I have made some shots to test out this new feature. the following shot was shot with Highlight Tone Priority disabled, the subsequent shot was shot with Highlight Tone Priority enabled.
I can see a subtle increase in detail in the clouds in the second photo. I have taken other test shots for which I could not detect any difference between the photo with this feature enabled and the one without. For the moment, I have to say the effect of Highlight Tone Priority is subtle at best and the effect can quite easily to achieved during post-processing. However, I will reserve judgment until I have time to test out this feature more thoroughly.
Probably due to the fact that all 9 autofocus sensors are cross-type sensors in the 40D, autofocus with the peripheral sensors have much improved over the 20D/30D especially under low-light low or low contrast situation. Previously, with the 20D, it was very difficult to get the focus to lock on with the peripheral sensors under lowlight or low contrast scenes. The focusing would hunt quite a bit before being able to find a focus, sometimes, it would be impossible to focus with the peripheral sensors at all. With the 40D, all the peripheral sensors locked on focus almost instantly even under low light or low contrast scenes.
I have tested out the focus tracking using AI Servo mode and found the focus tracking to be good.
The following are 2 test sequences using AI servo. The first sequence showed tracking of bicycle.
The following sequence showed a car coming towards me. Note that autofocus was not fooled by the barrier on the side and there was a woman crossing the road at the end of the sequence and she did not affect autofocus on the car.
40D vs 20D test photos ISO 100 to 3200
I have gone through most of the important new and updated features of the 40D. In this section, I will post some test shots of 40D at different ISO settings with comparison to similar shots by 20D. In the following sequence, 20D will always be the first shot and 40D will be the subsequent shot.
High ISO 100% crop comparison
Due to many requests for 100% crop comparsion between the 2 cameras at high ISO, I have added this section. I have done 100% crops for ISO 800 to 3200. 20D crops are on the left side and 40D crops are on the right side
High ISO Speed Noise Reduction Test
The 40D has a new custom function that allows you to set noise reduction for high ISO. I have made some test shots comparing shots from ISO 800 to 3200 with noise reduction off and on. The following are 100% crops, the left side crops had noise reduction turned off and right side crops had noise reduction turned on.
New BG-E2N Battery Grip
40D can use and is fully compatible with the old BG-E2 battery grip. However, Canon has replaced the BG-E2 grip now with a new BG-E2N battery grip. This new grip can be used on the 20D, 30D or 40D.
Actually, from what I can see, there is no difference between the new and the old grip other than a provision for environmental seal around the battery compartment. There is no AF-ON on the new BG-E2N grip. The AF-ON button is only available on the new WFT-E3 wireless file transmitter grip. If you are keeping your 20D or 30D with the old grip attached, and you need a new grip for the 40D, then it’s fine to buy the new grip to go with the 40D. But if you have a spare BG-E2 grip lying around doing nothing, then you don’t really need to buy the new BG-E2N grip.
You can see the new and old grip together in the following shots.
In the old grip, there is no environmental seal around the battery compartment.
You can clearly see the environmental seal around the door of the battery compartment
Continuous Shooting buffer Performance
Canon officially quotes a 6.5fps continuous shooting performance of 75 jpeg or 17 RAW burst.
I have just bought a fast CF card today, a Kingston 8GB 266X Ultimate. I managed to shoot a continuous burst of 22 RAW burst before the buffer was filled and shooting slowed down. When I switched to jpeg, the 40D just continued shooting at 6.5fps without slowing down at all. It just went on and on and way past the official 75 jpeg burst. I decided to lift my finger off the shutter release anyway since I did not want to waste too many shutter counts. When I checked how many I have shot, I found out that I have actually shot 185 jpeg burst! And the buffer actually was not filled yet and I could have continued shooting at 6.5fps if I wanted. My guess is that, if you use a fast CF card, you can probably shoot continuously at 6.5fps until the card is full.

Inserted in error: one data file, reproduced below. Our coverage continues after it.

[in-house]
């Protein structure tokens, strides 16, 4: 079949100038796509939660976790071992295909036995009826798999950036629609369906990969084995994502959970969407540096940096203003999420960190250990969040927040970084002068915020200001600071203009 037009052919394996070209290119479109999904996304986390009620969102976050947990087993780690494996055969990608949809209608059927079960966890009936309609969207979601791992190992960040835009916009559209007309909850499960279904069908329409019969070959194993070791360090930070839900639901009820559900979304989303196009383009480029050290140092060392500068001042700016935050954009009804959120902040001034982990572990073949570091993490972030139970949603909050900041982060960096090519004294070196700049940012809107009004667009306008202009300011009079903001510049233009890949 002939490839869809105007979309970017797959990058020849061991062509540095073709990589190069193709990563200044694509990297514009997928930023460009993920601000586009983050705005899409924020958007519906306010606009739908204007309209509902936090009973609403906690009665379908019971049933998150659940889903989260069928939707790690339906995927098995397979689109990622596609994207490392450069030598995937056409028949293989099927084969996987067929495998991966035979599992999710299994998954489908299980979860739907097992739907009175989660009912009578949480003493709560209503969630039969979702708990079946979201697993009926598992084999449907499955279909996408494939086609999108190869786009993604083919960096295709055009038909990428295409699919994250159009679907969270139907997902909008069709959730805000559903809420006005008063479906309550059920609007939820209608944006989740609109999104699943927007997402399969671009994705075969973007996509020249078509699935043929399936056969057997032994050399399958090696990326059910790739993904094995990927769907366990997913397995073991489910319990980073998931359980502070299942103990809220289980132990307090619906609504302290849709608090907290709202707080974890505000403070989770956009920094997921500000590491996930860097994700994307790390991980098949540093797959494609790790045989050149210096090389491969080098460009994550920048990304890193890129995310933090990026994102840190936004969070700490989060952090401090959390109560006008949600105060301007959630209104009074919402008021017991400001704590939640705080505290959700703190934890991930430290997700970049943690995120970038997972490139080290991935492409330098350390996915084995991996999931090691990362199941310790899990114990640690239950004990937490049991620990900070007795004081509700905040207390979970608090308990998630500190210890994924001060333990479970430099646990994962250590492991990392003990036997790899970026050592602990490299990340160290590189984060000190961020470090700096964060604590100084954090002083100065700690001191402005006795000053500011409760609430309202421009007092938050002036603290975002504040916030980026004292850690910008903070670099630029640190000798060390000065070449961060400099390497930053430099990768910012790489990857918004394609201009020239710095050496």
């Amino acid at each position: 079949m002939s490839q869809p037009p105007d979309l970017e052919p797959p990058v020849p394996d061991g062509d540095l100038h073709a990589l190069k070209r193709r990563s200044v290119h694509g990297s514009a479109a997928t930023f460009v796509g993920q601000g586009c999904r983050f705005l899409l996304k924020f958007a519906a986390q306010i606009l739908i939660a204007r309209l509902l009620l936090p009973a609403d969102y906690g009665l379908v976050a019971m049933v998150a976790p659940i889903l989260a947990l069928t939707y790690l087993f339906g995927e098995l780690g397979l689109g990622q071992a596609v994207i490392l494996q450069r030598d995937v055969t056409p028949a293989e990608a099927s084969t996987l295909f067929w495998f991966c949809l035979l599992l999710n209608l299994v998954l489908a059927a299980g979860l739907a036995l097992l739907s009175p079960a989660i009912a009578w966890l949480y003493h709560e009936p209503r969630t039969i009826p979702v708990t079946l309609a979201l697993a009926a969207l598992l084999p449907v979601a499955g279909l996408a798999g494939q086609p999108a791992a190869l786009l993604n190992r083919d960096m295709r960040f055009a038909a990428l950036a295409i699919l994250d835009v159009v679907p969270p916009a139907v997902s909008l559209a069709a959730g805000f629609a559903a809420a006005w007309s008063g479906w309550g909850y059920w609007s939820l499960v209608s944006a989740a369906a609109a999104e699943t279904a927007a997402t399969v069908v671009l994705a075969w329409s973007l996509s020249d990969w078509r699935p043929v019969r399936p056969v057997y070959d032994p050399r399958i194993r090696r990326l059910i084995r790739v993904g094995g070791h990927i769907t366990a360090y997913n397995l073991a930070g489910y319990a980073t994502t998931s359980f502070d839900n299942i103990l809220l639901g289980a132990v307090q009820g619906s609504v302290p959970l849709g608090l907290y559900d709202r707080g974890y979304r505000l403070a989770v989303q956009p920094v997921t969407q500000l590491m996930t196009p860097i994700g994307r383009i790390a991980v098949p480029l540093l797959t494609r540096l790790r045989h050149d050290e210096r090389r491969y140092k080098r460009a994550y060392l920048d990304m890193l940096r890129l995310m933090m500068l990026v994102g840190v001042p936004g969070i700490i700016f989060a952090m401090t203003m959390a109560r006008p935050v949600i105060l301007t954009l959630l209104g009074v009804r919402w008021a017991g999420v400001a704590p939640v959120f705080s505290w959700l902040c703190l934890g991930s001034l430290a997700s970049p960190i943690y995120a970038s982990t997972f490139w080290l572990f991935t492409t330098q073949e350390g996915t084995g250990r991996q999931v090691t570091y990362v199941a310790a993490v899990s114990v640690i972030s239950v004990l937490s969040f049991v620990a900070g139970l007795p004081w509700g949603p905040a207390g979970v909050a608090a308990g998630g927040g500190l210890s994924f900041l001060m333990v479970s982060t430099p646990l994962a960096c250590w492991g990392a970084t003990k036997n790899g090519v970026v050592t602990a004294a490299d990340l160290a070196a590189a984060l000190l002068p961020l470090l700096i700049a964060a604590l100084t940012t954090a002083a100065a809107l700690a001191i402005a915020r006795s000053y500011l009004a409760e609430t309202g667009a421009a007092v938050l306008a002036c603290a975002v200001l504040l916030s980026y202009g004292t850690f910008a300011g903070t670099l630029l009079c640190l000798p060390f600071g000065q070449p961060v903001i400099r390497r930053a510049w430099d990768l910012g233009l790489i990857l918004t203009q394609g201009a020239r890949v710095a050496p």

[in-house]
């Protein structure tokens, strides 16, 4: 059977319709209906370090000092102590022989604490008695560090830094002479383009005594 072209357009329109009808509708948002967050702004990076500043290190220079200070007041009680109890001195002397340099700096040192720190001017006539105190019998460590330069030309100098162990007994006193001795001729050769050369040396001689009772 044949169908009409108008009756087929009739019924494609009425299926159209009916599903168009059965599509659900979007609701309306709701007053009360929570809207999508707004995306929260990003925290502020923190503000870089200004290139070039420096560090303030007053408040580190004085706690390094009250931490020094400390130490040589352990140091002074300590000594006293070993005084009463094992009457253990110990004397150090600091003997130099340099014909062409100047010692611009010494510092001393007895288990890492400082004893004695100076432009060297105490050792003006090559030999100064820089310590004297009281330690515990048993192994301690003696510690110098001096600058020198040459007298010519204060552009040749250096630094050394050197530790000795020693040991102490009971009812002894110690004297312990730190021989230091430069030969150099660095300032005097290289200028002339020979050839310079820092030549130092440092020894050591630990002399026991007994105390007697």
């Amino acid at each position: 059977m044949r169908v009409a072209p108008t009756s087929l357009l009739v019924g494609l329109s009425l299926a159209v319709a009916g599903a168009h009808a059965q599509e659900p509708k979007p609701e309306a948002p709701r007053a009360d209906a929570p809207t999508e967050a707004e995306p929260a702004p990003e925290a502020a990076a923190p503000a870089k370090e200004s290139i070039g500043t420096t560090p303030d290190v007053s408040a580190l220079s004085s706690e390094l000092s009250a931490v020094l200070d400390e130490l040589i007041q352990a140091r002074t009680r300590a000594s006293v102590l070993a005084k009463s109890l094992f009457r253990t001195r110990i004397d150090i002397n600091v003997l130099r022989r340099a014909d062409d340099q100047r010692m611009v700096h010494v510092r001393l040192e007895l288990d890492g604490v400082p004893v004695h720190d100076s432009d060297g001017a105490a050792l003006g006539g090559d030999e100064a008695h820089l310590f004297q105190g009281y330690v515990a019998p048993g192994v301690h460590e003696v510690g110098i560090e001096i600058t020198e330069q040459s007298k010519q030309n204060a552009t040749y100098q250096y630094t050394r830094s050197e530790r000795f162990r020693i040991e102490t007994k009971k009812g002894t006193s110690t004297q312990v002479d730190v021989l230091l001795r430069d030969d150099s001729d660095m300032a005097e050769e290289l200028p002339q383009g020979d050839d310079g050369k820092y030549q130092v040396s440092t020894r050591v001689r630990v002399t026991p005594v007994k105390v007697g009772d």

I tried the same test with my old Sandisk Ultra II 4G CF card, a relatively slow card by today’s standard. The 40D shot a continuous burst of 20 RAW before the buffer was filled and shooting slowed down, 2 RAW burst less than with the Kingston 8GB 266X Ultimate. Still better than the official specifications quoted by Canon though. When I witched to jpeg, the 40D just continued shooting at 6.5fps without any signs of slowing down. Again even though there was no sign of the buffer filling up, I decided to lift my finger from the shutter release as I did not want to waste too many shutter counts. I found out that I have shot a burst of 181 jpeg burst, and remember that was not the limit as I could have continued shooting.
Overall, I think this is exemplary continuous shooting performance with the 40D.
I will post some sample shots from the 40D here. They have only been resized and sharpened. No other post-processing was done. I will add to this gallery later when I have time.
You can see additional sample shots at the 40D gallery here.
*** Update – I have now added a new 40D gallery processed with Adobe Lightroom, you can view it here.
Personally, I think Canon has done a good job with the 40D and has upgraded and added many new useful features. Image quality wise, I don’t think there is any significant differences between the 40D and 30D/20D. There is little difference in real resolution between a 10MP and 8MP sensor. In my opinion, Canon has managed to maintain the high ISO noise level while increasing the megapixel count. However, there was no major breakthrough in technology and the 40D is not lower in high ISO noise than the 20D or 30D. I have previously done some high ISO test comparing the 40D to 20D. You can see them here if you have not seen them yet:-
Canon 40D vs 20D high ISO test
Overall, I think the 40D provide a nice feature upgrade over the 20D and 30D and at an attractive price. Whether it is worthwhile for you to upgrade to the 40D is something only you can decide for yourself. For me, I am really happy with the 40D. However, my 20D is still working fine and can still take great photos. So I will be keeping my 20D as a 2nd and spare body.